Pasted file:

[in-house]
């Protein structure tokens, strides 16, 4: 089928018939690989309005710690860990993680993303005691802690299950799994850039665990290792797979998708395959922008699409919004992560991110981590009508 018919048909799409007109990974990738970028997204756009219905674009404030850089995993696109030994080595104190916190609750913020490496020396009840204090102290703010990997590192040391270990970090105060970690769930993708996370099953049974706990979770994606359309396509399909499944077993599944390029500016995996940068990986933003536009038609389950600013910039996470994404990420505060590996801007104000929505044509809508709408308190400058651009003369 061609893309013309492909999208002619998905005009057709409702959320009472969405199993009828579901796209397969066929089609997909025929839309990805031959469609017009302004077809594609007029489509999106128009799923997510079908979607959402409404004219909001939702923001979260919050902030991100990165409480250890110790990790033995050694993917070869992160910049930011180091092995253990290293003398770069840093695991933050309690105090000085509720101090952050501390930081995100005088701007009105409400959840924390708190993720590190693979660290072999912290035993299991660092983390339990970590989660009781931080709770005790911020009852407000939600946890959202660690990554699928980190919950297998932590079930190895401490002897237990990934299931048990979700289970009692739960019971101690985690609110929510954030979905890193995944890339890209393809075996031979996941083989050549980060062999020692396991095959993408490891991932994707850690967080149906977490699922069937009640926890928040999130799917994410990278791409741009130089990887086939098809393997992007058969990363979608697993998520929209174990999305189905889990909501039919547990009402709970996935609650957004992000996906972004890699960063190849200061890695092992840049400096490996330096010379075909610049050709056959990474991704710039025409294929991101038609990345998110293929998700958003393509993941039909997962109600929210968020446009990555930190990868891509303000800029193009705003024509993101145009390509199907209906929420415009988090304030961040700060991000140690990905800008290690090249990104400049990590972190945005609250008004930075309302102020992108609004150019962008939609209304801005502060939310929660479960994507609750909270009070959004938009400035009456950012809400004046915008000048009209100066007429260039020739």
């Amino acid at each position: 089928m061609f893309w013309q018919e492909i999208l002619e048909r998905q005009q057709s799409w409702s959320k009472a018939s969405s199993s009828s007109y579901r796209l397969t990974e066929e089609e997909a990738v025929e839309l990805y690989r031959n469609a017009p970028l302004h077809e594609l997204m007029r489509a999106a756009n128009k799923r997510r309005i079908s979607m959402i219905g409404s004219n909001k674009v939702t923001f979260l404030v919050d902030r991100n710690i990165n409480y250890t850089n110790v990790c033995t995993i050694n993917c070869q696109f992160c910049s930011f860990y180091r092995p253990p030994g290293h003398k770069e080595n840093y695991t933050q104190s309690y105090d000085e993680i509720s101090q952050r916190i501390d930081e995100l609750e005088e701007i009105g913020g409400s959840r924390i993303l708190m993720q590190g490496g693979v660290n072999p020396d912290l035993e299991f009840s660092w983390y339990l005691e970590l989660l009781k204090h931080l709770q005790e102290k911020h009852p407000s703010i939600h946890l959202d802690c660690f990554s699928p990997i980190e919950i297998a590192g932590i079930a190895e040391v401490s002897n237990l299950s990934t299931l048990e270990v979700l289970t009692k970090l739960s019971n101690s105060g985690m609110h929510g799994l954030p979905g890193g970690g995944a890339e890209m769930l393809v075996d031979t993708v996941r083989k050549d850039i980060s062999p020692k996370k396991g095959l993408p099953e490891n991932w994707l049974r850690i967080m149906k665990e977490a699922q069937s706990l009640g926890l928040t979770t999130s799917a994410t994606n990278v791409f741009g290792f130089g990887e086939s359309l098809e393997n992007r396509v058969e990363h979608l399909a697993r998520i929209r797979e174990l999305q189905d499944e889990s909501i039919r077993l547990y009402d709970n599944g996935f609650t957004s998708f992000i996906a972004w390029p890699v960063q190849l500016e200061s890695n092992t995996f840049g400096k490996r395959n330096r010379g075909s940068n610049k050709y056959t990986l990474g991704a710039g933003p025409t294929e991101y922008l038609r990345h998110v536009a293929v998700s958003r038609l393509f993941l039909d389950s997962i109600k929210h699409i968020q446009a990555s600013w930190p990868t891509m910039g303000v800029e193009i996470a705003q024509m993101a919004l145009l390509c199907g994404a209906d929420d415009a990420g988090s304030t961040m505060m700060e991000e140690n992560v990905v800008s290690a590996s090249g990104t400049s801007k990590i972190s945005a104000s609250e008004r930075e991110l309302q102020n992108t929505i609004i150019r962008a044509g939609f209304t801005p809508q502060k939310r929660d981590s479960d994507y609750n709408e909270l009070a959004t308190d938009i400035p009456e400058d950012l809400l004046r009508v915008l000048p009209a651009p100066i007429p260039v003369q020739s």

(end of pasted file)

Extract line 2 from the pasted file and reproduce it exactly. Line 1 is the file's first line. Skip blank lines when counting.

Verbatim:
């Protein structure tokens, strides 16, 4: 089928018939690989309005710690860990993680993303005691802690299950799994850039665990290792797979998708395959922008699409919004992560991110981590009508 018919048909799409007109990974990738970028997204756009219905674009404030850089995993696109030994080595104190916190609750913020490496020396009840204090102290703010990997590192040391270990970090105060970690769930993708996370099953049974706990979770994606359309396509399909499944077993599944390029500016995996940068990986933003536009038609389950600013910039996470994404990420505060590996801007104000929505044509809508709408308190400058651009003369 061609893309013309492909999208002619998905005009057709409702959320009472969405199993009828579901796209397969066929089609997909025929839309990805031959469609017009302004077809594609007029489509999106128009799923997510079908979607959402409404004219909001939702923001979260919050902030991100990165409480250890110790990790033995050694993917070869992160910049930011180091092995253990290293003398770069840093695991933050309690105090000085509720101090952050501390930081995100005088701007009105409400959840924390708190993720590190693979660290072999912290035993299991660092983390339990970590989660009781931080709770005790911020009852407000939600946890959202660690990554699928980190919950297998932590079930190895401490002897237990990934299931048990979700289970009692739960019971101690985690609110929510954030979905890193995944890339890209393809075996031979996941083989050549980060062999020692396991095959993408490891991932994707850690967080149906977490699922069937009640926890928040999130799917994410990278791409741009130089990887086939098809393997992007058969990363979608697993998520929209174990999305189905889990909501039919547990009402709970996935609650957004992000996906972004890699960063190849200061890695092992840049400096490996330096010379075909610049050709056959990474991704710039025409294929991101038609990345998110293929998700958003393509993941039909997962109600929210968020446009990555930190990868891509303000800029193009705003024509993101145009390509199907209906929420415009988090304030961040700060991000140690990905800008290690090249990104400049990590972190945005609250008004930075309302102020992108609004150019962008939609209304801005502060939310929660479960994507609750909270009070959004938009400035009456950012809400004046915008000048009209100066007429260039020739």